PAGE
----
How The Federalists Viewed Human Nature And Its Impact on The Resulting Government System In The United States of America (Part 2) – Guest Essayist: Amy Rofail

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The balance to solve the problems inherent in past democracies are addressed in the Federalist Papers. One topic that takes precedent is the idea of popular sovereignty and its dangers that can result in the tyranny of the majority. Whereas most Founders would agree that man is rational and capable of solving problems through reason, and that the will of the majority may be correct, this will is quite fallible. The recognition of this aspect of human nature lays the foundation upon which the Constitutionalists will devise the mechanisms and safeguards within government to allow for popular sovereignty to rule, but tyranny of the majority to fail.

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How The Federalists Viewed Human Nature And Its Impact on The Resulting Government System In The United States of America (Part 1) – Guest Essayist: Amy Rofail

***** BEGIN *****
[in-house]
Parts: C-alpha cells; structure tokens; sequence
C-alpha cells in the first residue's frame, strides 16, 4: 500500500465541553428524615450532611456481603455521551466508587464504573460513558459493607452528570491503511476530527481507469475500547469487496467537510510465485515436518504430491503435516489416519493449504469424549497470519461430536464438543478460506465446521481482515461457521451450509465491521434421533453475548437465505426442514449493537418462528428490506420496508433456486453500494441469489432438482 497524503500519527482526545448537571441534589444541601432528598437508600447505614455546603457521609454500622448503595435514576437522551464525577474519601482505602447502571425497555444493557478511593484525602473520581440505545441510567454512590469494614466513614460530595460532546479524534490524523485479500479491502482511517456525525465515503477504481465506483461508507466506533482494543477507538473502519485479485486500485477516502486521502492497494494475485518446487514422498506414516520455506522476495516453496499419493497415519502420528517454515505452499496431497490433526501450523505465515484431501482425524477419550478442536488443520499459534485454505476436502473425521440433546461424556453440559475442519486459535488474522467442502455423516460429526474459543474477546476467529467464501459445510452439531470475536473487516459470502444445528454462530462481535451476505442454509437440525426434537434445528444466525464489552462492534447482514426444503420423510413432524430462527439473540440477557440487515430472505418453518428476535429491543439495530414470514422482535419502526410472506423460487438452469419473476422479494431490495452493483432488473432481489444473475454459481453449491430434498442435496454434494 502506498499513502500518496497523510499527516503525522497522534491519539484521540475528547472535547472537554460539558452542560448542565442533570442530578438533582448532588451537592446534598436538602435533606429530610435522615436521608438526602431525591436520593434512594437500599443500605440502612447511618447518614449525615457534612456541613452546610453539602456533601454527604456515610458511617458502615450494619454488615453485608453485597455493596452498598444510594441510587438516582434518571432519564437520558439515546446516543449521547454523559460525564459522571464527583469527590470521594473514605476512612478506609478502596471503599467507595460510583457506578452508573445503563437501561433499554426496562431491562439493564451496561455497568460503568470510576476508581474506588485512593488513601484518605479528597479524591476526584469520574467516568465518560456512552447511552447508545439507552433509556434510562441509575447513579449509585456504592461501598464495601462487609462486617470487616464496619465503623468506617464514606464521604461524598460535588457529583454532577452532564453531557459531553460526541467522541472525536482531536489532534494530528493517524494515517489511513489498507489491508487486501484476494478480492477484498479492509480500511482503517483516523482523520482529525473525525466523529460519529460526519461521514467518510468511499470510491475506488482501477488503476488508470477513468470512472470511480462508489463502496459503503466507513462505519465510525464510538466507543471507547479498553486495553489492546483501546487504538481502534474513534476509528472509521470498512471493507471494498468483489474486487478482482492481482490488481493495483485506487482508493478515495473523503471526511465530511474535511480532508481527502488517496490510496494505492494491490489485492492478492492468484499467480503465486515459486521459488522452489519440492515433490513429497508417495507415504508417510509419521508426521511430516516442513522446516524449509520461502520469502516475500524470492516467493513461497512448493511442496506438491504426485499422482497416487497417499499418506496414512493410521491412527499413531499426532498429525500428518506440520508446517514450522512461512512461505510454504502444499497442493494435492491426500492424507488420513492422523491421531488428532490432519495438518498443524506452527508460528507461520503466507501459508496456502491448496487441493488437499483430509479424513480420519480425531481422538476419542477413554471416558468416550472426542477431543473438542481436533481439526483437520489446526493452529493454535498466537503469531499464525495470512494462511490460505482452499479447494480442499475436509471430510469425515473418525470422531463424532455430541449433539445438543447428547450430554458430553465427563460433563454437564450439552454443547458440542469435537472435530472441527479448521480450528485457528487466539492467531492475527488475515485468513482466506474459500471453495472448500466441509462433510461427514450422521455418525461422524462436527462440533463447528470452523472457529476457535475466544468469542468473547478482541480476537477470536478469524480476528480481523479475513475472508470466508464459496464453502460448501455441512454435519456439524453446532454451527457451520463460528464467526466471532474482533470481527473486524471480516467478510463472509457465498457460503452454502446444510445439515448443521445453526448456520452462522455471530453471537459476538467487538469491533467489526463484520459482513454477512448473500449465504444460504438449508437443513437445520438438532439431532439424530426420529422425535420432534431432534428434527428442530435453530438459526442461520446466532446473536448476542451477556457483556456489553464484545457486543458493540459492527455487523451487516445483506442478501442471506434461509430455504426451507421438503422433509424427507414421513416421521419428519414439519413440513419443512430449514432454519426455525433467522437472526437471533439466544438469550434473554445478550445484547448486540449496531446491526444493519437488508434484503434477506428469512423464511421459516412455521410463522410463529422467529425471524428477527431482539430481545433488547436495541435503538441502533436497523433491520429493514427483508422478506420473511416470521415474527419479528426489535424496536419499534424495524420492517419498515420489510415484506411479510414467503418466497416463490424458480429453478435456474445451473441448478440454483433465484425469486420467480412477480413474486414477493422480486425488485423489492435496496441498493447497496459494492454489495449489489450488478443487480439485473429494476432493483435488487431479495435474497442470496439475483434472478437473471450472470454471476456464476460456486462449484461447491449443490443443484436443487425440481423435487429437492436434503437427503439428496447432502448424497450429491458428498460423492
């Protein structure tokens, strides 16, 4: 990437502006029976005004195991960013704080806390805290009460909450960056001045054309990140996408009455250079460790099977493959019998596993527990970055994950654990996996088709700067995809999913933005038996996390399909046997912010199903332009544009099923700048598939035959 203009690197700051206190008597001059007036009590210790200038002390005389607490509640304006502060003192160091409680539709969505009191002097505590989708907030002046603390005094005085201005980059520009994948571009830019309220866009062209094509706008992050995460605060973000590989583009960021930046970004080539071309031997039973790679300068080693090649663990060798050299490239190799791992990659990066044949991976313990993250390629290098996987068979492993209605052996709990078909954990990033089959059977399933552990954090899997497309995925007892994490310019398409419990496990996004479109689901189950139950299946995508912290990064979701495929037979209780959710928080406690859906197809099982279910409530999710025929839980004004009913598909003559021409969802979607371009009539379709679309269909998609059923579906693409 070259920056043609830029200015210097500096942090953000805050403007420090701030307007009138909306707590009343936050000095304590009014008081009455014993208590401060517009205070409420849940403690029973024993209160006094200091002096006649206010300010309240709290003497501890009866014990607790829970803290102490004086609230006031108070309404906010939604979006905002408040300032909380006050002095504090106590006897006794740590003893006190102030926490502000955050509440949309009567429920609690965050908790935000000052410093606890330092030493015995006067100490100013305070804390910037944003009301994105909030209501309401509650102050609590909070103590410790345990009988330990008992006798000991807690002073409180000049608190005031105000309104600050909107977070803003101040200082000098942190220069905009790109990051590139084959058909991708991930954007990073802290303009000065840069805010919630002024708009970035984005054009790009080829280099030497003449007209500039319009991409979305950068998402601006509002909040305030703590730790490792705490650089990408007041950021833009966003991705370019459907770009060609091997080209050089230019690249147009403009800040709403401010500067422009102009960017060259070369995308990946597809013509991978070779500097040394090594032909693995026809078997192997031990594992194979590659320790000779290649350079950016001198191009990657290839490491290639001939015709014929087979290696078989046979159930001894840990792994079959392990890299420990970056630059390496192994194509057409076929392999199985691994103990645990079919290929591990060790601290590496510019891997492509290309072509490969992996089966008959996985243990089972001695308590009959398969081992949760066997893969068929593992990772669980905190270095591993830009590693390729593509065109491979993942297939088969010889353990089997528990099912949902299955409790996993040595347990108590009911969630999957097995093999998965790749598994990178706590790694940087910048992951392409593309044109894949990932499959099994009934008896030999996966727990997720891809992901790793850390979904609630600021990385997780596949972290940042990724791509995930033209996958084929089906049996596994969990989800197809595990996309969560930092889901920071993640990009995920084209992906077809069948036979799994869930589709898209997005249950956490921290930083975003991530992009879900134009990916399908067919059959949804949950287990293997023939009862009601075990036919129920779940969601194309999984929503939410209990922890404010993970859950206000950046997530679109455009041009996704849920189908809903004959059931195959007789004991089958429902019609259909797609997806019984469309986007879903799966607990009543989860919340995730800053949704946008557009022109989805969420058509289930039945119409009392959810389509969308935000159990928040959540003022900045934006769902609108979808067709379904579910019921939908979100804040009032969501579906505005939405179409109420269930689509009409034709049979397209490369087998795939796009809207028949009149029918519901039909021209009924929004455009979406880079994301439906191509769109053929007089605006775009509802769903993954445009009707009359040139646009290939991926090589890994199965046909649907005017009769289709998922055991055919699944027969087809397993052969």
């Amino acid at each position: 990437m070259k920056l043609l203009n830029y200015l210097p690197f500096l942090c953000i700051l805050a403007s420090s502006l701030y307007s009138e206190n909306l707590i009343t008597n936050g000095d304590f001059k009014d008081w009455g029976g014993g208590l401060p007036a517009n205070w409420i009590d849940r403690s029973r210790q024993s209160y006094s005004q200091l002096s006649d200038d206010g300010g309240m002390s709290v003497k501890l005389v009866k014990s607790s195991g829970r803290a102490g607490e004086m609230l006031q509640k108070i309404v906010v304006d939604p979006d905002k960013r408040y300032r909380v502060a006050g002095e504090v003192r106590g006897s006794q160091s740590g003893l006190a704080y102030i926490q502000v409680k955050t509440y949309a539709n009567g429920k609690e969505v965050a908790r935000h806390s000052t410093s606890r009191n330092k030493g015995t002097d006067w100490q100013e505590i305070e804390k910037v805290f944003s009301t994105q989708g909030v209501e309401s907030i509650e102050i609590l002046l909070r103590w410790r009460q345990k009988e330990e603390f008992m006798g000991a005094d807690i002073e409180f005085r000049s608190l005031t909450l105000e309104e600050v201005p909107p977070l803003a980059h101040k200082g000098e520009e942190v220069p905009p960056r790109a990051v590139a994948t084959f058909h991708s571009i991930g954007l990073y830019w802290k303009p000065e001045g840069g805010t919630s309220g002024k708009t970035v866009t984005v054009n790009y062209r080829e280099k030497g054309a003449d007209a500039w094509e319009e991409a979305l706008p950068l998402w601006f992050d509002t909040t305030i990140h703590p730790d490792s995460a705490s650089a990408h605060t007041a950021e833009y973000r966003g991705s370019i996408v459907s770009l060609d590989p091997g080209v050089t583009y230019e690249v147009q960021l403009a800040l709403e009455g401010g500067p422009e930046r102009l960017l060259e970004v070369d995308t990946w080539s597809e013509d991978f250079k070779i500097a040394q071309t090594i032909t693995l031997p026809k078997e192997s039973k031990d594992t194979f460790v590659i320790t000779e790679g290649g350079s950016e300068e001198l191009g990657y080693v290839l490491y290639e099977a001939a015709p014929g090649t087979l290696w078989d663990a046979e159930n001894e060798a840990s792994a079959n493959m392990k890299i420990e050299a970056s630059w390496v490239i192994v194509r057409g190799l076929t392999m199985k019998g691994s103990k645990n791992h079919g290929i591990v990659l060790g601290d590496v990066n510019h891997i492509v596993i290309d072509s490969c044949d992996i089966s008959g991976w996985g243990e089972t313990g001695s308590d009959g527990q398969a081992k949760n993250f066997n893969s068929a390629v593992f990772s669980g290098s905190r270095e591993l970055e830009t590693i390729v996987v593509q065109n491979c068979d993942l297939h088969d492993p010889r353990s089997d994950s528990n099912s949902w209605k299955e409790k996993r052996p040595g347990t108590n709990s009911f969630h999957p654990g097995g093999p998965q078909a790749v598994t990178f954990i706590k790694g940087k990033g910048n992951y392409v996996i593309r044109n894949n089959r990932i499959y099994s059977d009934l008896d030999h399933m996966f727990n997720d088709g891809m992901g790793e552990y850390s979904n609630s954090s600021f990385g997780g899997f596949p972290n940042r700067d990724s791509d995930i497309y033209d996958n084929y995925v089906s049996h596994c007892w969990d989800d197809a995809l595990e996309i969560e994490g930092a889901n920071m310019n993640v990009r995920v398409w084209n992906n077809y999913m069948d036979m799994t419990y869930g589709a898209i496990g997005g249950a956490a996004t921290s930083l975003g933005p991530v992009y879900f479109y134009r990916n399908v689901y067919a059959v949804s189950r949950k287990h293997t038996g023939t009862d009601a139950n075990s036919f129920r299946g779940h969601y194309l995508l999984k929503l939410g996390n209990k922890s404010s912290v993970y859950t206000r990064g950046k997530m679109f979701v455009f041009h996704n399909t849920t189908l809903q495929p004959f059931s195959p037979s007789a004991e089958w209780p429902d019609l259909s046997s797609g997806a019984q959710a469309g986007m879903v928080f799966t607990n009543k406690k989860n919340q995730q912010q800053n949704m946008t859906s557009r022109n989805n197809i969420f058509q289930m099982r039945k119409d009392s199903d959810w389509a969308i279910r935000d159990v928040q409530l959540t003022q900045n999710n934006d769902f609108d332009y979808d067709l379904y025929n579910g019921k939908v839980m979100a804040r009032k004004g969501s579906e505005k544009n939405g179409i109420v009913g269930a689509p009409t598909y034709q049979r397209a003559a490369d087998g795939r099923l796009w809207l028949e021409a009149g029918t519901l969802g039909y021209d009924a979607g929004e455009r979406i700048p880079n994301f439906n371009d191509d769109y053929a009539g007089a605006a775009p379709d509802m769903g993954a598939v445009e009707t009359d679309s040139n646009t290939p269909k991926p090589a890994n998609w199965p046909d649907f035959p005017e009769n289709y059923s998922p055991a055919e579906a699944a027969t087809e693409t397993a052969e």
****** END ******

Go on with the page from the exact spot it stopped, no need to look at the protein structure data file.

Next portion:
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The founding fathers, particularly the writers of the Federalist Papers, were well versed in the classics, Greek literature, historical records of successes and failures of governments, and the political theorists of their era. The Founders’ views of human nature are the basis upon which they created a democratic republic such as they did in America. This paper will examine elements of the how the Founders’ viewed human nature, and how that view influenced the resulting mechanisms placed within the Constitutional government of the United States. This examination will focus on James Madison, Alexander Hamilton, Federalist Papers Numbers 6, 10, and 51, and other writings of Madison. In addition, the theories and writings of the era that influenced both Madison and other founding members of the federal government will be reviewed.

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